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Let’s move on, please!

In light of the rhetoric debating the recently passed national health care bill, have you heard this one and who might have said it?

“This law is unjust, unworkable, stupidly drafted and wastefully financed.”

The person who uttered that observation will be revealed further along, but in the meantime, I was struck by the symbolism of 11-year-old Marcelas Owens as he witnessed the president sign into law the health care reform bill earlier this week.

Symbolic because if the health bill had been enacted earlier, the youngster’s mother would be alive today. He represents how many others would have been helped too if this legislation had been law earlier.

In all this acrimonious often salacious debate toward the adoption of health care reforms, the absence of true statesmanship was apparent.

But statesmanship has occurred, and reading over reasons why our own Congressional Representative Sanford Bishop voted for the bill, restores my belief that “yes” statesmanship, against all odds, can raise its reasonable head.

If you missed Mr. Bishop’s reasons for voting for the bill, it bears repeating:

Mr. Bishop said:

“I was not thinking about political considerations.

“I was thinking about those Georgia residents who are denied health insurance because of preexisting conditions like cancer, heart disease and diabetes.

“I was thinking about those Georgia residents who cannot afford to pay their health insurance premiums because their premiums have risen 6.4 times faster than their median wages over the last decade.

“I was thinking about more than one in three Georgia residents under the age of 65 (or 34 percent) who were uninsured for one month or more during 2007-2008.

“I was thinking about those Georgia senior citizens who cannot afford their prescription drugs because they fall into the Medicare Part D ‘donut hole.’

“and, I was thinking about the fact that Georgia continues to rank near the bottom in terms of the health of its citizens.

“For these people and for millions of Americans like them, I decided to support the health reform legislation.”

Certainly Mr. Bishop will catch a great deal of political flak concerning his vote, especially since his opponent in the next election has already stated his opposition to health care reform, now law. No doubt, opposition will continue from an extremely loud, vocal minority spreading falsehoods, innuendo, defamations, character assassinations and disinformation.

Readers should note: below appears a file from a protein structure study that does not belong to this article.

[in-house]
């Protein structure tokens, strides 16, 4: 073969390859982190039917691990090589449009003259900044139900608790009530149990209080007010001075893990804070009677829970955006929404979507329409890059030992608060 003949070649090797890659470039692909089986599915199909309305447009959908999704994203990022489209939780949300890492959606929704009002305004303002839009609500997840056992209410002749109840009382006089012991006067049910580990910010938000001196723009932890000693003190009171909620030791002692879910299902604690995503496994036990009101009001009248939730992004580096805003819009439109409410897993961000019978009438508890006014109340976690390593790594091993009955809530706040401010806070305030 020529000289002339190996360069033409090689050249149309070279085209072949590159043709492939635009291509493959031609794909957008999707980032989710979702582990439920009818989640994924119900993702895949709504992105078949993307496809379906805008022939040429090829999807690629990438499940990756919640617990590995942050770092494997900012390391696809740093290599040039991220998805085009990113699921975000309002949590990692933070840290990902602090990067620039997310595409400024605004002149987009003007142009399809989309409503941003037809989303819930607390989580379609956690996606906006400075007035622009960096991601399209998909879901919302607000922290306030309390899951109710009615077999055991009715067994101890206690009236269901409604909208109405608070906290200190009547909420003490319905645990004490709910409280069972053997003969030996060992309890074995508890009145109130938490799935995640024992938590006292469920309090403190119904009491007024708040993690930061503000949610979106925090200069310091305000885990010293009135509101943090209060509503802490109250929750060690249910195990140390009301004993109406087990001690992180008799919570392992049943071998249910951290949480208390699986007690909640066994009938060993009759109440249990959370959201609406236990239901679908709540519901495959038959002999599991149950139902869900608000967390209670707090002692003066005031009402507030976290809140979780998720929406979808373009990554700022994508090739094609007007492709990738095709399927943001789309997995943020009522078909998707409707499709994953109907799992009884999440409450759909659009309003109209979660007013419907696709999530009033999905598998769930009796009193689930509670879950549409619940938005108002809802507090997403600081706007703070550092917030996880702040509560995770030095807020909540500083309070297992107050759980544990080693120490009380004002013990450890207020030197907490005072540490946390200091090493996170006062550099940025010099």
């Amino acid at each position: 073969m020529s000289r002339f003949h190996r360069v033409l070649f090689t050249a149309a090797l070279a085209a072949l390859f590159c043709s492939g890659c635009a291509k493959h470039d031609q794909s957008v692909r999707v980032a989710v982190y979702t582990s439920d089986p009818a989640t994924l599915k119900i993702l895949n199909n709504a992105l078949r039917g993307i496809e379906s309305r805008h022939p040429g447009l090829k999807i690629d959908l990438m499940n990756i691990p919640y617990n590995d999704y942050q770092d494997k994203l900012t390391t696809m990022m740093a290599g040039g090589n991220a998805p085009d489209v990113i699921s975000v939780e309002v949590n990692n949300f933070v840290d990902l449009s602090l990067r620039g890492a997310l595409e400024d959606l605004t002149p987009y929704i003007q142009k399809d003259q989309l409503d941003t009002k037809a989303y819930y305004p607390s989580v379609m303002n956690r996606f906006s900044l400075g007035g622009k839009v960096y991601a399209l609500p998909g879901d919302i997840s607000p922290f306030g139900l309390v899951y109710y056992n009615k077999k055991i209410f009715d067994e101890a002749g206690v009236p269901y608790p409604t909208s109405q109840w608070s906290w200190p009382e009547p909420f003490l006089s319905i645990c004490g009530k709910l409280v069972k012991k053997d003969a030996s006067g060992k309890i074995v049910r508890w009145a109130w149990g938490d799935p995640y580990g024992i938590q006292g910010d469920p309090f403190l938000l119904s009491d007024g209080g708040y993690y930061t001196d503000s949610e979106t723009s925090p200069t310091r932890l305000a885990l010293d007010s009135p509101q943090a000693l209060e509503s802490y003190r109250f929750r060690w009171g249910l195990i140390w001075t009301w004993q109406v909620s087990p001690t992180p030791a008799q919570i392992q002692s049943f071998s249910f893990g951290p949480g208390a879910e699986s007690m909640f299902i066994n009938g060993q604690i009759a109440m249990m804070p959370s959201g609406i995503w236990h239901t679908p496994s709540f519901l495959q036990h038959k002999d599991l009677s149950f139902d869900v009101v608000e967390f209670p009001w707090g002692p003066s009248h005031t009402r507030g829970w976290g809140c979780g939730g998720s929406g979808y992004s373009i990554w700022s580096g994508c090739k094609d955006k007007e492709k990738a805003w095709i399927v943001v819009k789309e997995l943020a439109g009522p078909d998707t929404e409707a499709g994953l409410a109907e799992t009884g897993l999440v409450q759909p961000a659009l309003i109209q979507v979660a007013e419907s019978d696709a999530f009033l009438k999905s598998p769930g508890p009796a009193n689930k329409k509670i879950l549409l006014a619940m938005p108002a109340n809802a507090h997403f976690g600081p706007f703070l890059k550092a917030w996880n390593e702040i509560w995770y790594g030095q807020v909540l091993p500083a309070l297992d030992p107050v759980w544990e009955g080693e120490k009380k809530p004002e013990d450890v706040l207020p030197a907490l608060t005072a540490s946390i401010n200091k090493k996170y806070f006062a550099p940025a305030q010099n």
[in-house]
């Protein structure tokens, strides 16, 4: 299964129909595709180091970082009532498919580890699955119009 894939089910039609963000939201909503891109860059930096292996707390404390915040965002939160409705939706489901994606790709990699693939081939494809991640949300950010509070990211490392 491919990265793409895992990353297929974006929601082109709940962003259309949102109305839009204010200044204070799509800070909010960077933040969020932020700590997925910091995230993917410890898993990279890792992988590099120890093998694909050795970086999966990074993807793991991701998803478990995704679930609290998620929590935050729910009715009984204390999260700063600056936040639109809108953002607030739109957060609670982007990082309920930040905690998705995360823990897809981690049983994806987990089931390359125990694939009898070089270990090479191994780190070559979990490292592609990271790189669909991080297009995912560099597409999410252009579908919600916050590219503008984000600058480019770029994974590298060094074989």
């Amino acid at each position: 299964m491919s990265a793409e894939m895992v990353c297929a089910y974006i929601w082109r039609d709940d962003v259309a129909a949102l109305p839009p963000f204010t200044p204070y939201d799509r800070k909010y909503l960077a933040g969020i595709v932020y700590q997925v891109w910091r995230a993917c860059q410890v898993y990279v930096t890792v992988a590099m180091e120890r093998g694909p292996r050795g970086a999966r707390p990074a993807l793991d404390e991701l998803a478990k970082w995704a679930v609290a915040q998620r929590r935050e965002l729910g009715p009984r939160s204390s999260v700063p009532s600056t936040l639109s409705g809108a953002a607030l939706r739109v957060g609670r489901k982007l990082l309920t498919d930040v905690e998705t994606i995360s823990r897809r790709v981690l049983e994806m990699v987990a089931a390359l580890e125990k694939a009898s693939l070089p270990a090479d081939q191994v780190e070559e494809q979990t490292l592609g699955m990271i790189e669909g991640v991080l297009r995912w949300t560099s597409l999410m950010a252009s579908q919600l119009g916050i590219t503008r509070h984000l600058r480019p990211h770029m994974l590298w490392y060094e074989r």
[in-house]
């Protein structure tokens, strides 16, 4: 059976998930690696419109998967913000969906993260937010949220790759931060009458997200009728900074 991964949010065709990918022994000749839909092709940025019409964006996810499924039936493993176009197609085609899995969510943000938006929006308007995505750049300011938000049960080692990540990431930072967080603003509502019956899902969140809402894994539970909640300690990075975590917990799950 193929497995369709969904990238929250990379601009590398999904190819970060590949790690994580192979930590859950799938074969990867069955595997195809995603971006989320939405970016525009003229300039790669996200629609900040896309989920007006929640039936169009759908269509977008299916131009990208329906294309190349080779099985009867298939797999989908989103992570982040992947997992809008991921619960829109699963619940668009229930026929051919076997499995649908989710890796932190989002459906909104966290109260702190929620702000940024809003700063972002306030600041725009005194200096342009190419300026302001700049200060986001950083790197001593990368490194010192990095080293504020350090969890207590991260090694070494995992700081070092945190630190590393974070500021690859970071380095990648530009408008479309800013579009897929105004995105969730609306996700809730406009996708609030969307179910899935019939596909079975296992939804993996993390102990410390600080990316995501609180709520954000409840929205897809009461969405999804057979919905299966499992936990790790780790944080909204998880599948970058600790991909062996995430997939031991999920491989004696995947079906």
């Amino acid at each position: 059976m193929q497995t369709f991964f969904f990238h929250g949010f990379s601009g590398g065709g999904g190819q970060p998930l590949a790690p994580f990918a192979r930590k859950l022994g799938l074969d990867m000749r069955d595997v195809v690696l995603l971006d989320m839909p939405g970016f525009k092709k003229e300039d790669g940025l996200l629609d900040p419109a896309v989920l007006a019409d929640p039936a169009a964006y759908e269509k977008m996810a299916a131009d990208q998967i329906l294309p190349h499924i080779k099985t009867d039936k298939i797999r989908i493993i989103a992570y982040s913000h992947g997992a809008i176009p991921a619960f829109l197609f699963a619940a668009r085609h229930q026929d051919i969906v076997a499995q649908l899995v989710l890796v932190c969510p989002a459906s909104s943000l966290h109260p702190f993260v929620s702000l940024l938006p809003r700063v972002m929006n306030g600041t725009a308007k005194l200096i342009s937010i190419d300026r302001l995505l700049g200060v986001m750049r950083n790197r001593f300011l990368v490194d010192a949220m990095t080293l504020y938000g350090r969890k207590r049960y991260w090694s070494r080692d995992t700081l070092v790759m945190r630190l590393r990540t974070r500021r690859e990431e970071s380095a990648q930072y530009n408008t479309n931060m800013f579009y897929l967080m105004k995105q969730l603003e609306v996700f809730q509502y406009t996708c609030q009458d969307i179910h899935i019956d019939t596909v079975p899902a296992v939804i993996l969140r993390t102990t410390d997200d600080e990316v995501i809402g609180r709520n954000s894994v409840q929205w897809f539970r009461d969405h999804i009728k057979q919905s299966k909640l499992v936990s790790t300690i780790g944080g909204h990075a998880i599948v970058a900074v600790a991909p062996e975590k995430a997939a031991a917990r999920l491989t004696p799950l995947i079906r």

It might be helpful too if Gov. Sonny Perdue and members of the Georgia Legislature review Mr. Bishop’s statesmanship.

But let’s move on.

Let’s get this country moving again, let’s get people back to work, let’s get financial houses in order, let’s get the gears of commerce turning again, let’s halt budget slashing and job cutting. Let’s move forward, not backward, or be taken in by the hoopla of “Taking Back America,” which secretly means doing away with all forms of human-aid programs that enhance the public welfare and improve the lives of millions of Americans.

Are you willing to give up Social Security, Medicare, health care, civil rights and other programs that benefit all of us?

This campaign toward health reform has been vicious and divisive, fomented by political gasbags and so-called TV experts. My prediction is that those who opposed health care reform, those whose voices lead us into believing trumped-up falsehoods and innuendo, it will be those people who will be defeated at the polls come election time.

Why?

Go back and read Mr. Bishop’s reasons for voting for the bill.

And, oh yes, the above quote at the beginning of this column.

It was uttered by Kansas Gov. Aif Landon, candidate for president in 1936, in a speech in opposition to the Social Security bill being considered in Congress and promoted by President Roosevelt. After the election results came in placing FDR back into the White House for four more years, Gov. Landon was dubbed “Landslide Landon,” carrying only two states, Maine and Vermont, in the general election.

Landon opposed Social Security throughout the presidential campaign. And we all know what happened to that program, and now you know what happened to Gov. Landon.

Social Security became law in 1937. Gov. Landon became 65 in 1962. He died at the age of 100 in 1987. I wonder, for the last 25 years of his life, did he cash in his Social Security checks?

That was then, this is now.

Can we move on in the most positives of manners—please?